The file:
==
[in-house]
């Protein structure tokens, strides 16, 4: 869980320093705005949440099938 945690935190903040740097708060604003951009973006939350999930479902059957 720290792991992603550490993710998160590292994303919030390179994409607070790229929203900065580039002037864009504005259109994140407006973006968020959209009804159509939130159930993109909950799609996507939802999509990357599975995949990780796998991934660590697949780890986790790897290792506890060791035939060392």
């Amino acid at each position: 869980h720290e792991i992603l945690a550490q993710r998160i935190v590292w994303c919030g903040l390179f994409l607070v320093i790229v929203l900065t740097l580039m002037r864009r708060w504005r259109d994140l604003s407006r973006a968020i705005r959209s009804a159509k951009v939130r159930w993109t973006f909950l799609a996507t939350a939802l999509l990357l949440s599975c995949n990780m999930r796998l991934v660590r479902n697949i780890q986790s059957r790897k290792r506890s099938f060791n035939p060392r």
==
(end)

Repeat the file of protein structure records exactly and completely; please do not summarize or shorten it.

[in-house]
């Protein structure tokens, strides 16, 4: 869980320093705005949440099938 945690935190903040740097708060604003951009973006939350999930479902059957 720290792991992603550490993710998160590292994303919030390179994409607070790229929203900065580039002037864009504005259109994140407006973006968020959209009804159509939130159930993109909950799609996507939802999509990357599975995949990780796998991934660590697949780890986790790897290792506890060791035939060392």
């Amino acid at each position: 869980h720290e792991i992603l945690a550490q993710r998160i935190v590292w994303c919030g903040l390179f994409l607070v320093i790229v929203l900065t740097l580039m002037r864009r708060w504005r259109d994140l604003s407006r973006a968020i705005r959209s009804a159509k951009v939130r159930w993109t973006f909950l799609a996507t939350a939802l999509l990357l949440s599975c995949n990780m999930r796998l991934v660590r479902n697949i780890q986790s059957r790897k290792r506890s099938f060791n035939p060392r």